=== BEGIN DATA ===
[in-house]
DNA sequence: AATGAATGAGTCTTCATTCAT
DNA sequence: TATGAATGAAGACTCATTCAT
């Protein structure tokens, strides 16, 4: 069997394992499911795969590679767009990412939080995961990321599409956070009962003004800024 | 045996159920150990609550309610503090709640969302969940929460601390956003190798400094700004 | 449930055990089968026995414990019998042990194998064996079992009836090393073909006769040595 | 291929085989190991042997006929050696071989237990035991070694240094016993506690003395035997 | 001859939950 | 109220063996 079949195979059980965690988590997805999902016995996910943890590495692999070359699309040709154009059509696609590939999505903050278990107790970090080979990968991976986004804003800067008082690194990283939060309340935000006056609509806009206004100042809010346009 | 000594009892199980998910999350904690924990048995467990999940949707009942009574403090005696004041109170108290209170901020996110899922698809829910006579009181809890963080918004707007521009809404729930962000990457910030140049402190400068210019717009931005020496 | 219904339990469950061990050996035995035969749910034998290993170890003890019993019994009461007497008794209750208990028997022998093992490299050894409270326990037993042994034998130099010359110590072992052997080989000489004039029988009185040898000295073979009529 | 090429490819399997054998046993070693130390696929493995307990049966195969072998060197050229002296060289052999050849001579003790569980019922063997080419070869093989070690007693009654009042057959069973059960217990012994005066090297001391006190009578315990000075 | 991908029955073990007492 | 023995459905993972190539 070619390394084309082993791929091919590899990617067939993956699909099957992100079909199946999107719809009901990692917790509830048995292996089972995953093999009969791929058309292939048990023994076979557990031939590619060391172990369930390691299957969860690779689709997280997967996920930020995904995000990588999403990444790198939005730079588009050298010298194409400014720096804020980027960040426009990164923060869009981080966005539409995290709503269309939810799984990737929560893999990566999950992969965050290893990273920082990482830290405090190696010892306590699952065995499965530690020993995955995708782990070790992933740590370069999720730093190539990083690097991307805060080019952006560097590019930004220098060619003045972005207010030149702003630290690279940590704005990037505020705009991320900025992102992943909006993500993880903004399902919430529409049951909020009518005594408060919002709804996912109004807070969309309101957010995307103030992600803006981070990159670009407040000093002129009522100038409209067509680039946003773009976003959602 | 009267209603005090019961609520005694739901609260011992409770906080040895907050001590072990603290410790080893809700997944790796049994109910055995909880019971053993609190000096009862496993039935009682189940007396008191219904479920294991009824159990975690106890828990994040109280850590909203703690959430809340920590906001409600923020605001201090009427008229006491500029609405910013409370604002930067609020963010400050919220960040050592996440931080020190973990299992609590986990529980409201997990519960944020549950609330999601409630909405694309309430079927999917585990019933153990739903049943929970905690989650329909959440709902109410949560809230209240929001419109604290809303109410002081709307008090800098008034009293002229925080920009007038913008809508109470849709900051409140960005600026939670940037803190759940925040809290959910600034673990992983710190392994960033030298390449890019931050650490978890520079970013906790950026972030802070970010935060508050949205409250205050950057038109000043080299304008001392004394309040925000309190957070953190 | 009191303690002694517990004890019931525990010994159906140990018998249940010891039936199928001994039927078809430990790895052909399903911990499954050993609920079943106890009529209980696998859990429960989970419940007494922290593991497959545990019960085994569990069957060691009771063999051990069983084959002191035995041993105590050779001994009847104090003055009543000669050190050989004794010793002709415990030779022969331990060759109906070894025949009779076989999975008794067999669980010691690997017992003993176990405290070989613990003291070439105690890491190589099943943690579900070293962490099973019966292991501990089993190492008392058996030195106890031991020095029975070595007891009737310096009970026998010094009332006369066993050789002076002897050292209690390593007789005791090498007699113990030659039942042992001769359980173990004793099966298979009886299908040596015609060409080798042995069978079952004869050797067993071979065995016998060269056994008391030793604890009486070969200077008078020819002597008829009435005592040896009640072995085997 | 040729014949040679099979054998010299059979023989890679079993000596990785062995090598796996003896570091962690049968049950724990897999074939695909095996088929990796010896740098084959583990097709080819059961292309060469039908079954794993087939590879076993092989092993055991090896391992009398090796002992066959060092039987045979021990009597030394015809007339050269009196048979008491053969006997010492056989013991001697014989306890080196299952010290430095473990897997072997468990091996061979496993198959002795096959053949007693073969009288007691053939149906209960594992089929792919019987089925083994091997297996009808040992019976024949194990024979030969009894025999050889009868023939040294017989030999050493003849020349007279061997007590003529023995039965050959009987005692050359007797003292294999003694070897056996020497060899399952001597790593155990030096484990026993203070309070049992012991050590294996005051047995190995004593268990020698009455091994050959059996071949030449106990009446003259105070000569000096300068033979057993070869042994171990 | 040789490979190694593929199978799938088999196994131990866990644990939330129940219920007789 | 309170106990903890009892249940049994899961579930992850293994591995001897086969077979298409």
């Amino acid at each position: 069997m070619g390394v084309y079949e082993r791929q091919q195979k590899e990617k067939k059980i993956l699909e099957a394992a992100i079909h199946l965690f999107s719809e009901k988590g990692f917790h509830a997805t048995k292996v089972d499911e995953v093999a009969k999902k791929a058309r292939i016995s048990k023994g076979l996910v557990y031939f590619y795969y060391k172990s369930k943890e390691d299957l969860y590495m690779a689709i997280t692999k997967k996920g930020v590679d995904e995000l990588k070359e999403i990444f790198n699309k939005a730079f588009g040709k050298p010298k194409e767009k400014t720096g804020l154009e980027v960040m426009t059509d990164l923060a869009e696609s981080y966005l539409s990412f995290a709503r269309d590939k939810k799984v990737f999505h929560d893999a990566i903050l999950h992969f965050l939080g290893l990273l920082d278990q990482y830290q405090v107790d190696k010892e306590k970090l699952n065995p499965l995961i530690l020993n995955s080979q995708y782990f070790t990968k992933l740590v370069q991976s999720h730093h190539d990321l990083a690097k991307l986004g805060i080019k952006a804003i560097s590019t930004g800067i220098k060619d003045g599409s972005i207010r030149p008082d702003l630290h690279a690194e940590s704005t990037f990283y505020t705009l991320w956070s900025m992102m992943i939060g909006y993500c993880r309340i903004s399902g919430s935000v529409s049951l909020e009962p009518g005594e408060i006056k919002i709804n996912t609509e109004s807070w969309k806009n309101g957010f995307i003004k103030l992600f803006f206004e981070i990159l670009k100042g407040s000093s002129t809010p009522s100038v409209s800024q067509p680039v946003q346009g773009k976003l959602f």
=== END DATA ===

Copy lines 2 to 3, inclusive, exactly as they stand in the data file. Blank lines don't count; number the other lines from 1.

DNA sequence: AATGAATGAGTCTTCATTCAT
DNA sequence: TATGAATGAAGACTCATTCAT